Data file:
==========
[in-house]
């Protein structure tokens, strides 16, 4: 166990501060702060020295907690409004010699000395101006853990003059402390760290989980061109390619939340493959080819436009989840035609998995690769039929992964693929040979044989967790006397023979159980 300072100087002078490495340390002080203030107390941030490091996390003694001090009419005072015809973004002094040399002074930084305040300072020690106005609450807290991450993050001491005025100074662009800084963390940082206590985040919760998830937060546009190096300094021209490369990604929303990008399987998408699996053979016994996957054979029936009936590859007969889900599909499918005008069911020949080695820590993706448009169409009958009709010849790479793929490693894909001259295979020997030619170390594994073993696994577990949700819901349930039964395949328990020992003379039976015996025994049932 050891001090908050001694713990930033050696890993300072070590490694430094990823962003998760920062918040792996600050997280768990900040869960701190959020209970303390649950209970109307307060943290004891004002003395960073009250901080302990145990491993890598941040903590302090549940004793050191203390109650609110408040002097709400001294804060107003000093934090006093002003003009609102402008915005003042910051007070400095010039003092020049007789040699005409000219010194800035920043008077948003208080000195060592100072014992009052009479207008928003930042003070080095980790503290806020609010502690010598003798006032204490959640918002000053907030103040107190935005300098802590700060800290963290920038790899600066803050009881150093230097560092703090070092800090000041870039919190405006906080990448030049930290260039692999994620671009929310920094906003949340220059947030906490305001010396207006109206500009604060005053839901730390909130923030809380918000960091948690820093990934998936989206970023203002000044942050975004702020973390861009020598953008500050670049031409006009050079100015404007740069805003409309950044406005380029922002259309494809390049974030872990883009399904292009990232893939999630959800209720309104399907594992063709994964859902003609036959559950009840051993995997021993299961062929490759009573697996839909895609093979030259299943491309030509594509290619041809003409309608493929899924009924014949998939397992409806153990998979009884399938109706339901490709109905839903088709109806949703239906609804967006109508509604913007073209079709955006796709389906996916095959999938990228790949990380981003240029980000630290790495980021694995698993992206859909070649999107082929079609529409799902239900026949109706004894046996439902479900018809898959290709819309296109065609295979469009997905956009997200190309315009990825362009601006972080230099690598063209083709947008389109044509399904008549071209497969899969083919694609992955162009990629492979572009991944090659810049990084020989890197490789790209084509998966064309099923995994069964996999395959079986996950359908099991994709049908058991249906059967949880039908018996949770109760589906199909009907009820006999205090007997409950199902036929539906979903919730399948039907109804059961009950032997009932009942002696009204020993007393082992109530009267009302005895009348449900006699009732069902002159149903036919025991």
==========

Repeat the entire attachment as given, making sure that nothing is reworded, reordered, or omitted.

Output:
[in-house]
């Protein structure tokens, strides 16, 4: 166990501060702060020295907690409004010699000395101006853990003059402390760290989980061109390619939340493959080819436009989840035609998995690769039929992964693929040979044989967790006397023979159980 300072100087002078490495340390002080203030107390941030490091996390003694001090009419005072015809973004002094040399002074930084305040300072020690106005609450807290991450993050001491005025100074662009800084963390940082206590985040919760998830937060546009190096300094021209490369990604929303990008399987998408699996053979016994996957054979029936009936590859007969889900599909499918005008069911020949080695820590993706448009169409009958009709010849790479793929490693894909001259295979020997030619170390594994073993696994577990949700819901349930039964395949328990020992003379039976015996025994049932 050891001090908050001694713990930033050696890993300072070590490694430094990823962003998760920062918040792996600050997280768990900040869960701190959020209970303390649950209970109307307060943290004891004002003395960073009250901080302990145990491993890598941040903590302090549940004793050191203390109650609110408040002097709400001294804060107003000093934090006093002003003009609102402008915005003042910051007070400095010039003092020049007789040699005409000219010194800035920043008077948003208080000195060592100072014992009052009479207008928003930042003070080095980790503290806020609010502690010598003798006032204490959640918002000053907030103040107190935005300098802590700060800290963290920038790899600066803050009881150093230097560092703090070092800090000041870039919190405006906080990448030049930290260039692999994620671009929310920094906003949340220059947030906490305001010396207006109206500009604060005053839901730390909130923030809380918000960091948690820093990934998936989206970023203002000044942050975004702020973390861009020598953008500050670049031409006009050079100015404007740069805003409309950044406005380029922002259309494809390049974030872990883009399904292009990232893939999630959800209720309104399907594992063709994964859902003609036959559950009840051993995997021993299961062929490759009573697996839909895609093979030259299943491309030509594509290619041809003409309608493929899924009924014949998939397992409806153990998979009884399938109706339901490709109905839903088709109806949703239906609804967006109508509604913007073209079709955006796709389906996916095959999938990228790949990380981003240029980000630290790495980021694995698993992206859909070649999107082929079609529409799902239900026949109706004894046996439902479900018809898959290709819309296109065609295979469009997905956009997200190309315009990825362009601006972080230099690598063209083709947008389109044509399904008549071209497969899969083919694609992955162009990629492979572009991944090659810049990084020989890197490789790209084509998966064309099923995994069964996999395959079986996950359908099991994709049908058991249906059967949880039908018996949770109760589906199909009907009820006999205090007997409950199902036929539906979903919730399948039907109804059961009950032997009932009942002696009204020993007393082992109530009267009302005895009348449900006699009732069902002159149903036919025991």